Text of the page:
Regardless of the MUX settings, the SPI slave device should still attempt to transmit the data in its FIFO, even if the signal goes nowhere. The only reason that I put data into this buffer is so that, while I’m debugging, I can tell when it thinks enough bits have been clocked by the master for it to send or receive a byte. And yes, I am very well aware of how SPI works.

At this point, I’m waiting for Intel to reply to my thread in the Intel forums (the one I linked earlier) - I doubt that this is going to be fixed without documentation or inside information that neither of us have access to.

Your statement

"Regardless of the MUX settings, the SPI slave device should still attempt to transmit the data in its FIFO, even if the signal goes nowhere."

Is not correct. If the MUX settings are not set correctly set the Master SPI clock will not be received by the slave SPI controller even if you can generate a GPIO interrupt on that pin and the data will not be clocked out of the slave SPI controller.

RussBarr:
Your statement

"Regardless of the MUX settings, the SPI slave device should still attempt to transmit the data in its FIFO, even if the signal goes nowhere."

Is not correct. If the MUX settings are not set correctly set the Master SPI clock will not be received by the slave SPI controller even if you can generate a GPIO interrupt on that pin and the data will not be clocked out of the slave SPI controller.

The context for that sentence was this sentence from your earlier post: "This data can not be sent since MISO is defined as an input instead of an output." I was saying that the MUX settings of the MISO pin do not affect the ability of the slave controller to attempt to transmit. I am well aware that the MUX settings matter for the pins that I'm actually using. As I talked about earlier, I tried multiple configurations, including the different available MUX configurations for the clock pin. The point being: the issue is probably not the MUX settings, unless I'm missing a major part in how the configuration is done (such as a undocumented MUX mode or configuring the wrong MUX).

I understand how SPI, SPI slave controllers, and pin MUXes work in general - the parts I'm unfamiliar with are the implementation details of these specific to the Curie.

Only trying to help

I just received some info from Intel about the Curie.

We’re currently working on finalizing our documents and hope to have them available soon. The documentation available is here Discontinued Maker & Innovator Products, also, in the Intel Curie community (Home - Intel Communities) you can find information helpful and we post our updates there.

You can find the data sheet pdf here www.mouser.com/pdfdocs/Curie_Datasheet_Rev10.pdf

I don't think this will help answer all the questions but it does state what pins are use for the slave SPI.

You probably already know this.

After looking at the new Intel info I have the following info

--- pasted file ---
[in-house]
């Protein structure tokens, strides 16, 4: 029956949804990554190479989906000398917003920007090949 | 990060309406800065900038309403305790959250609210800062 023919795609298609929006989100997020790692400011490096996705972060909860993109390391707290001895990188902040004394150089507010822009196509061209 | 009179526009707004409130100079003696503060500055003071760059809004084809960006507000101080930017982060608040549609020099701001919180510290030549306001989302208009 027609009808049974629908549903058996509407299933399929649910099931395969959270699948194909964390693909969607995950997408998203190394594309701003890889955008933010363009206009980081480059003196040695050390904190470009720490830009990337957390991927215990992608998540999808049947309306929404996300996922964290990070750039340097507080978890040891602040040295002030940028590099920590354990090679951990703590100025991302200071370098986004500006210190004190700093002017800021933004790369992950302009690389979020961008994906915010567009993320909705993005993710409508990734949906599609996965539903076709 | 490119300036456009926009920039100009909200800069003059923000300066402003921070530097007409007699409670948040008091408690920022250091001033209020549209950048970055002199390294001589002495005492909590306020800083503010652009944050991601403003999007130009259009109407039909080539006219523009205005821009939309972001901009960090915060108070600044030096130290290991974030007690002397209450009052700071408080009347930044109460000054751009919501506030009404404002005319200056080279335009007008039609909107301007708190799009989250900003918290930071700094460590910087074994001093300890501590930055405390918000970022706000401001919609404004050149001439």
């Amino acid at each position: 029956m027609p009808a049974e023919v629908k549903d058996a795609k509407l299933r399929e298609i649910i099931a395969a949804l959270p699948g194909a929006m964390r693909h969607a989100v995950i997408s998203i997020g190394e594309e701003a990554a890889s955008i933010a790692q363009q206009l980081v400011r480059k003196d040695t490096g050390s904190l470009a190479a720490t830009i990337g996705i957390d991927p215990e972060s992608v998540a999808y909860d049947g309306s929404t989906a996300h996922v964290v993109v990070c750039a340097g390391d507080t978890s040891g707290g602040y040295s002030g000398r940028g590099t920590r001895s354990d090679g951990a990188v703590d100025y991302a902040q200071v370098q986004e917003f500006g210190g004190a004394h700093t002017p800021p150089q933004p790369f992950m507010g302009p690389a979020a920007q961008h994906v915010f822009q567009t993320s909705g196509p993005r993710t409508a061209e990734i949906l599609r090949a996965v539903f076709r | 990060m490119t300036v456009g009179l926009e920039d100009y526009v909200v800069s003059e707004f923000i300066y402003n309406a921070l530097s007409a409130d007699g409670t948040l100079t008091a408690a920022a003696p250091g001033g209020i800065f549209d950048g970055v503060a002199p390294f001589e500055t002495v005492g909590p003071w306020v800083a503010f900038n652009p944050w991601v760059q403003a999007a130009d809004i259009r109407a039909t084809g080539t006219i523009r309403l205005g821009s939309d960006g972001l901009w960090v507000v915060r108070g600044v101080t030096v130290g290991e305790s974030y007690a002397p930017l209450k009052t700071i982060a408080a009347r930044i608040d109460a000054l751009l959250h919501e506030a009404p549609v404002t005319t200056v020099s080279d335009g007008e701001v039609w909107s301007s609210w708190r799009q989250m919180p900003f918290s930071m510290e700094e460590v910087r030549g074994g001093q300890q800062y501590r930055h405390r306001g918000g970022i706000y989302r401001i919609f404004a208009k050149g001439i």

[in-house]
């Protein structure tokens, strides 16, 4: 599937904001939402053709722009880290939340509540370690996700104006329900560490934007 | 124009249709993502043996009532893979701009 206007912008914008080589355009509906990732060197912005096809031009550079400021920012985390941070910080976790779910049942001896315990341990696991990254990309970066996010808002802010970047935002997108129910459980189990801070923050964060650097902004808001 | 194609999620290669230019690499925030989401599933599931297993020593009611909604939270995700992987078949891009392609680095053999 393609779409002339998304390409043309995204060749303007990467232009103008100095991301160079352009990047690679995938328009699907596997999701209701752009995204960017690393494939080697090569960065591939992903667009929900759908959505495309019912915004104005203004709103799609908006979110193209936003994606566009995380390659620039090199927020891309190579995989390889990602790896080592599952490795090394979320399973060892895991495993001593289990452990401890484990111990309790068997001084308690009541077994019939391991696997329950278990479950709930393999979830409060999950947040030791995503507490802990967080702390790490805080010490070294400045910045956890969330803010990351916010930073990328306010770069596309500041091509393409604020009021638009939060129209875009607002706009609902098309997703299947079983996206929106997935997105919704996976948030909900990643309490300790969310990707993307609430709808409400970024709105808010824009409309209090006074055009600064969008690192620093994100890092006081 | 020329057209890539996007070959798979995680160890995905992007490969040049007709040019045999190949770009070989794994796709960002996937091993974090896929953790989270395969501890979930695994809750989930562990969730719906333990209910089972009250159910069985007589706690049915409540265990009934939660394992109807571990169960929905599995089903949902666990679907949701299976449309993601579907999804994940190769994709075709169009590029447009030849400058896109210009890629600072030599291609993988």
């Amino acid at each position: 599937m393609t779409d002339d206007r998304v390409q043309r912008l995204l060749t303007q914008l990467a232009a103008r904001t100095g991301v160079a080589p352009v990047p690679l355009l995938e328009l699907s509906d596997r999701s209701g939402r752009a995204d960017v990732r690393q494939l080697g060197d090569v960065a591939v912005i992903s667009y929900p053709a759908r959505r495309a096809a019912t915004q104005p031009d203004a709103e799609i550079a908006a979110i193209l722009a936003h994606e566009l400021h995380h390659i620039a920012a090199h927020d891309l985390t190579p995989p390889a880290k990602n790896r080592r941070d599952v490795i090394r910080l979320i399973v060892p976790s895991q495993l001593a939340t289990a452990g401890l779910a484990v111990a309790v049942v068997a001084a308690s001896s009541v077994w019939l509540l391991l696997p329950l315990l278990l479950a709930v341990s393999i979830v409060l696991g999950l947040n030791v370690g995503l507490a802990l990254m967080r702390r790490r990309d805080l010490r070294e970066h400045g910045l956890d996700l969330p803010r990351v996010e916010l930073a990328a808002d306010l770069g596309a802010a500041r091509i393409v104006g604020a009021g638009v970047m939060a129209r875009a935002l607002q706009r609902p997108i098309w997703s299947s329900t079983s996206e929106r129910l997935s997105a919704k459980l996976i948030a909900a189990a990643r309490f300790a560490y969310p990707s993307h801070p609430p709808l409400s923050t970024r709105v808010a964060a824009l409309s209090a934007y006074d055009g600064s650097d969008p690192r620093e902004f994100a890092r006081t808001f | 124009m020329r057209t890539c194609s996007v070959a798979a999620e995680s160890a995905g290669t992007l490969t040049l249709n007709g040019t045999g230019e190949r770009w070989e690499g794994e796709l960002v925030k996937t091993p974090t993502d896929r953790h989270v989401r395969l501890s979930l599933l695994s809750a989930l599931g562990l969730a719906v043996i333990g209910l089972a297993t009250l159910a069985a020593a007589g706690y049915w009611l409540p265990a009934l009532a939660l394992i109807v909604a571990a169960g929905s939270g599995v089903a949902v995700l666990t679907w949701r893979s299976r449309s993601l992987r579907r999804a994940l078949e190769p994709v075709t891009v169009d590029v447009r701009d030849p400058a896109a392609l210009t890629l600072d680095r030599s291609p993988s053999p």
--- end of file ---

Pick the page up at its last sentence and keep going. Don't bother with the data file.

The SOC SPI1 Master is at Base address 0x0B0001400 and is PIN for PIN connected to SOC SPI SLAVE at base address 0x0B0001800.

I believe you can set up the master and receive it on the slave. Both use CS0 of the corresponding interface.

You need to reverse the direction on the slave from the master pins.

You can easily see all of the SPI signals on the 6 PIN header on the ARDUINO 101.

ARC (DSP) SPI0 is not connected on the 101 board base address 80010000h
ARC (DSP) SPI1 is internal connected to the SENSOR Chip base address 80010100h

SOC Master SPI0 is connected to SPI FLASH on 101 base address B0001000h
SOC Master SPI1 is connected to 6 pin header on the 101 base address B0001400h

SOC Slave SPI is connected to same 6 pin header on 101 base address B0001800h

If you load data in the slave DR register it should be transferred to the master after loading the master DR register.

You should see CS low and clock and SPI1_M_MOSI data on the 6 pin header for the slave to receive.

If you want to use the SLAVE SPI from external you must disable the MASTER SPI1 and tri-state all the signals from the MASTER. You can then drive the SLAVE from an External device through the 6 pin header.

Hope this helps.

One more thing the slave clock is limited to Frequencies up to 3.2 MHz so if you are using the onboard master set it ti 2Mhz or lower.

I don't know if you ever got the SPI Slave port to work but I have been using the INTEL System Studio for Micrcontroller. With a flyswatter2 JTAG debugger.

I think your problem is in the pin multiplexing qm_pmux_select(pin_id, PIN_MUX_FN) and the fact that the SPI1_master is tied to SPI_Slave.

If you are not using the SPI1 as a master to drive the SPI_Slave pins I would recommend making sure they are defined as GPIO inputs by calling qm_pmux_select(PIN_ID, PIN_MUX_FN) with PIN_MUX_FN = PIN_MUX_FN_0 with PIN_ID = 42,43,44, and 45. GPIO 8-11 the four SPI1_M pins.

You will also need to set up the SPI_S pins. These pins need to be configured as PIN_MUX_FN_2 since that is what GPIO 0-3 second function are. The pin numbers for these are 34,35,36, and 37. After this you should be able to configure the SPI_S port and use it. Remember the Slave is limited to 3.2 MHz clock rate.

I hope this may help.

Hey, thanks for the info. The project this was for got completed a different way and I'm no longer working on it (and am no longer in possession of the source code or hardware), so there's nothing else for me to do here. Sorry for not saying that sooner and thanks for the help.